This is the story of a sea perched in the Far North, a sea where Russia forged a polar destiny. It is named the White Sea, because of the ice and fog that cover it most of the year. For years, Cédric Gras has crisscrossed the Russian Federation, fascinated by its geography and mosaic of ethnicities. Today, he heads out in search of what is called the Russian North, the part of the Arctic where the Slavs settled ten centuries ago. It’s a region of pristine taigas populated by izbas made of larch, in the midst of which a pioneering, spiritual, and sometimes tragic story played out.
The White Sea is the historic sea of the Russian people, the Slavic Mare Nostrum, around which a nation was built. It is to this historically rich region, the cradle of Russia, that the travel writer sets off. His trip takes place in winter, the most trying yet representative season of the soul of this land. On these northern shores, he finds traditions, monasteries, forest civilizations, and frozen ports. He has feverishly read the stories of the conquest of the North and is about to travel around the White Sea to better understand where and how the Russians became a people of the cold.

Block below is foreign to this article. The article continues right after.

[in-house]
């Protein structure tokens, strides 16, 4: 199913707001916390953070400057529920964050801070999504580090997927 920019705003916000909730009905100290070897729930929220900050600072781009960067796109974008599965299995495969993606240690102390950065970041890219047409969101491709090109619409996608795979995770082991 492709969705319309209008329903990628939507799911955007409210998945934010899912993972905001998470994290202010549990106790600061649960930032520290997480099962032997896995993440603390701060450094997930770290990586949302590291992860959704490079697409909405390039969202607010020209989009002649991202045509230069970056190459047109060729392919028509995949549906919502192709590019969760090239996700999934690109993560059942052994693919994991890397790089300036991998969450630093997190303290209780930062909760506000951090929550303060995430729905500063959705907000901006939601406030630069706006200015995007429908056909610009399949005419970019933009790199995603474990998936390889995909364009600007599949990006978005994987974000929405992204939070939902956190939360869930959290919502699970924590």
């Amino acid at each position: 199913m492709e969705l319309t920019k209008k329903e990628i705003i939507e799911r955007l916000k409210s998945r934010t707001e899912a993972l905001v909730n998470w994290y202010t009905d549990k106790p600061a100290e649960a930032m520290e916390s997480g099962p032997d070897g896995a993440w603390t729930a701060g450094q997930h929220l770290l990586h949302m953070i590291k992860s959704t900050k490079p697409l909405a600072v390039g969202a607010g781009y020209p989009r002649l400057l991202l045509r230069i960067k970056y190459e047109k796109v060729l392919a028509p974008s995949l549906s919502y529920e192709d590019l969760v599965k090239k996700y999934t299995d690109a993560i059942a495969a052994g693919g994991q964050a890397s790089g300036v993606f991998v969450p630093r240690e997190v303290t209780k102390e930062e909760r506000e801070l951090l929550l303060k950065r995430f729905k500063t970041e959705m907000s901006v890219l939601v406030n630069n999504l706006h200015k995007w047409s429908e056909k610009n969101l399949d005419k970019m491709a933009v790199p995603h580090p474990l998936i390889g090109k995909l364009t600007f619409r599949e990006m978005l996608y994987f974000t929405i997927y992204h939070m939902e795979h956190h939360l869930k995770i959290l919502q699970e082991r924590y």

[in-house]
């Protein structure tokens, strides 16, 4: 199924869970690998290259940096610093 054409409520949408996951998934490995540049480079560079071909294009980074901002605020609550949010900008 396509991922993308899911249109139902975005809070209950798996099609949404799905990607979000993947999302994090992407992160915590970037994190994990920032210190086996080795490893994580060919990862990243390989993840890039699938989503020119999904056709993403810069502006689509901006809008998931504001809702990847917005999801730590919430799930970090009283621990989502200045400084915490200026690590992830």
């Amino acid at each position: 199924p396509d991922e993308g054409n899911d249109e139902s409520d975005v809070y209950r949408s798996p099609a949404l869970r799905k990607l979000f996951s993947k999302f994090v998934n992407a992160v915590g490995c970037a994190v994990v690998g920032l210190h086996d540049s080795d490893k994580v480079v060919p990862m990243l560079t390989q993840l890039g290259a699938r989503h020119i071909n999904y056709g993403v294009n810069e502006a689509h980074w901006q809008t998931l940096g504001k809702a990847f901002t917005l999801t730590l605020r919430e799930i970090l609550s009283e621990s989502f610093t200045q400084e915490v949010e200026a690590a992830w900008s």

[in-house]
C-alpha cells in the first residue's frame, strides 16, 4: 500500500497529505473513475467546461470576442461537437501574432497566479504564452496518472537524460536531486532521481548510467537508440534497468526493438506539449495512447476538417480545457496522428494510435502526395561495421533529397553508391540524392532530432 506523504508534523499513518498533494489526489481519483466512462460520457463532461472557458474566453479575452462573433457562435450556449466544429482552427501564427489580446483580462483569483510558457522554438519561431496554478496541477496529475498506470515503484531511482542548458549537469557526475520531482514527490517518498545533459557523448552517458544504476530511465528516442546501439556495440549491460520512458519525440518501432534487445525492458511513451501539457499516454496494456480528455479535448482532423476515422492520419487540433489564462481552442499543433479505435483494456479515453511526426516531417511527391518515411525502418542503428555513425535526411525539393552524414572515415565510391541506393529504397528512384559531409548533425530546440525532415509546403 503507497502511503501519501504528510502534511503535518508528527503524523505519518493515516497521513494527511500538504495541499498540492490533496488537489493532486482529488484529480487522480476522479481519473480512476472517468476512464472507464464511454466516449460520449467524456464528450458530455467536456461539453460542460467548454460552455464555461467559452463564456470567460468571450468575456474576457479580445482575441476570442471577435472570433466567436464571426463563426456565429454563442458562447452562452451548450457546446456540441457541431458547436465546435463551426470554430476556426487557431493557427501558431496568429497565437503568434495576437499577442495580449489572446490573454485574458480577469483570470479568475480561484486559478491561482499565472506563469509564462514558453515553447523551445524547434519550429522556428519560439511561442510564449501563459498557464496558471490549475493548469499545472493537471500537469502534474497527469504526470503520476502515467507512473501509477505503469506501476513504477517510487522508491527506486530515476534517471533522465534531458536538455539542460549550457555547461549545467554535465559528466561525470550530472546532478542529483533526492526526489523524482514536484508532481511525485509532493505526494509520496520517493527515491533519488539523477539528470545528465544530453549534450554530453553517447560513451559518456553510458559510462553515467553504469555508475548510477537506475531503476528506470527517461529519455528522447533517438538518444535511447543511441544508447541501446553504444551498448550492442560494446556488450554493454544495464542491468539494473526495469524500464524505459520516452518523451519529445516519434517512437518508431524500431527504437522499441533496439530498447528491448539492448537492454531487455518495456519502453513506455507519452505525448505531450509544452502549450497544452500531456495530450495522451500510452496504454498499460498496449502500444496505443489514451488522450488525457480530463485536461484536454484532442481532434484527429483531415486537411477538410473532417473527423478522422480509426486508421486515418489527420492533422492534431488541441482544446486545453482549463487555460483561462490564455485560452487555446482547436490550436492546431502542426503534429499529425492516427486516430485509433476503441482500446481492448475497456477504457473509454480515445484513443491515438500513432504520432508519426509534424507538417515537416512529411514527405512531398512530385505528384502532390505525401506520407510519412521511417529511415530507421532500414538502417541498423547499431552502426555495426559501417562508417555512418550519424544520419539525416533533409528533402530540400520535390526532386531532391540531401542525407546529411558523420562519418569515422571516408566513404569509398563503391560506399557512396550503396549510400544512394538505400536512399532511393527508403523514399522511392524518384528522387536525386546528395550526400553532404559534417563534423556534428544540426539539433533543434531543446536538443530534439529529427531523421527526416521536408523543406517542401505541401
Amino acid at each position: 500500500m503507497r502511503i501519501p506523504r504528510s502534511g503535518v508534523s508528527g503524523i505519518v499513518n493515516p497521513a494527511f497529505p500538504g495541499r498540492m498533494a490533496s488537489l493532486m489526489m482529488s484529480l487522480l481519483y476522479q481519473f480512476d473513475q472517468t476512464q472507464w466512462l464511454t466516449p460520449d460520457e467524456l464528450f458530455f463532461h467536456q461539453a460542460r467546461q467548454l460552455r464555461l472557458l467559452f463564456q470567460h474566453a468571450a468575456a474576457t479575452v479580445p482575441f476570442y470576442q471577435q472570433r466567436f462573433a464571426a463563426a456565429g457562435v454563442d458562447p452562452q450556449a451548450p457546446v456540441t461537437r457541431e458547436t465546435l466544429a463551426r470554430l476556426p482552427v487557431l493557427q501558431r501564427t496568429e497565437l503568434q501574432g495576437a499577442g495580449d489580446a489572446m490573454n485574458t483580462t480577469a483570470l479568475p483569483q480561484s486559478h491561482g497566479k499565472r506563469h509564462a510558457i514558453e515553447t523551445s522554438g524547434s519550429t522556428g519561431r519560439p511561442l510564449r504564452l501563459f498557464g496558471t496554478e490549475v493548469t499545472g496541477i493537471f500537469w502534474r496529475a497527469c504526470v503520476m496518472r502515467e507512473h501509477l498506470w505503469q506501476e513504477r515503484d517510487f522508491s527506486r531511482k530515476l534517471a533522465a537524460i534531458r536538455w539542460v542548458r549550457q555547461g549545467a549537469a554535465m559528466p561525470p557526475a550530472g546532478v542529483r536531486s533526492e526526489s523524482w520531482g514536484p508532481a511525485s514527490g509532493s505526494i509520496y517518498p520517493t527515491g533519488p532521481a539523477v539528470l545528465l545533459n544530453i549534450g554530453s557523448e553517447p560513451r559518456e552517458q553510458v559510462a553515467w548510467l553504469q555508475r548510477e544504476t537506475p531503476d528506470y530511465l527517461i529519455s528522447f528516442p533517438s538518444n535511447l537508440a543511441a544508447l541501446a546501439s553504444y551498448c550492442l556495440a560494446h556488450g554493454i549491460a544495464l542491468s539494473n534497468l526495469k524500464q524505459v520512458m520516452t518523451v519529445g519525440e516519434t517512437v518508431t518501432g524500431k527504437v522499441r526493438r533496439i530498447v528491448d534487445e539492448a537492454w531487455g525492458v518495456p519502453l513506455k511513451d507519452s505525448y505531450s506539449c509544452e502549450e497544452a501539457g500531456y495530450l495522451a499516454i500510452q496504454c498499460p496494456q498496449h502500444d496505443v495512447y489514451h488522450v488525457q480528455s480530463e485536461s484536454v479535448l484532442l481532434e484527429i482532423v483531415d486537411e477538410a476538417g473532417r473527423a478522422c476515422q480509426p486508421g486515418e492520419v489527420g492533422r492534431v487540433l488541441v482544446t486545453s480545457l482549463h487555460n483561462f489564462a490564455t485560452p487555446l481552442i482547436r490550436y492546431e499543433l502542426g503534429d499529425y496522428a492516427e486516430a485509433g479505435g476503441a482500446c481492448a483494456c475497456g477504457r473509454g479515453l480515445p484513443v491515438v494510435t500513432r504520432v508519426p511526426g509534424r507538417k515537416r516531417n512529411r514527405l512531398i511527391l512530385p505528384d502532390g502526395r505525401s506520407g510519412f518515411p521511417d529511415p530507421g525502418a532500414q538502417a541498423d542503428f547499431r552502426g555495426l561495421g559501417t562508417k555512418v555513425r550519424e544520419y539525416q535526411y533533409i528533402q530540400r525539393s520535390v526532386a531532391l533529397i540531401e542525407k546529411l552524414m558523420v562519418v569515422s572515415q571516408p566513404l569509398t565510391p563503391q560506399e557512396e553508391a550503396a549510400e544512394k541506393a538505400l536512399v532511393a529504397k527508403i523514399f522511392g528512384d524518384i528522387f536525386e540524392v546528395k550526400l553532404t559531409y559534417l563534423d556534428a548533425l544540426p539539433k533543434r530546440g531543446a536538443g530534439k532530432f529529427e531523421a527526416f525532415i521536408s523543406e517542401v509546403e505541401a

It is this original Russia, a boreal Russia, that he seeks to discover. The journey begins at the entrance of this nearly closed sea, on a shore called the Winter Coast. From there, Cédric Gras will reach the city of Arkhangelsk and its port caught in the ice, before getting to the mythical archipelago of the Solovetsky Islands. He will then follow the White Sea Canal into the hinterland known as Karelia. Finally, he will head to the remote North Coast, the refuge of the last Pomor fishermen.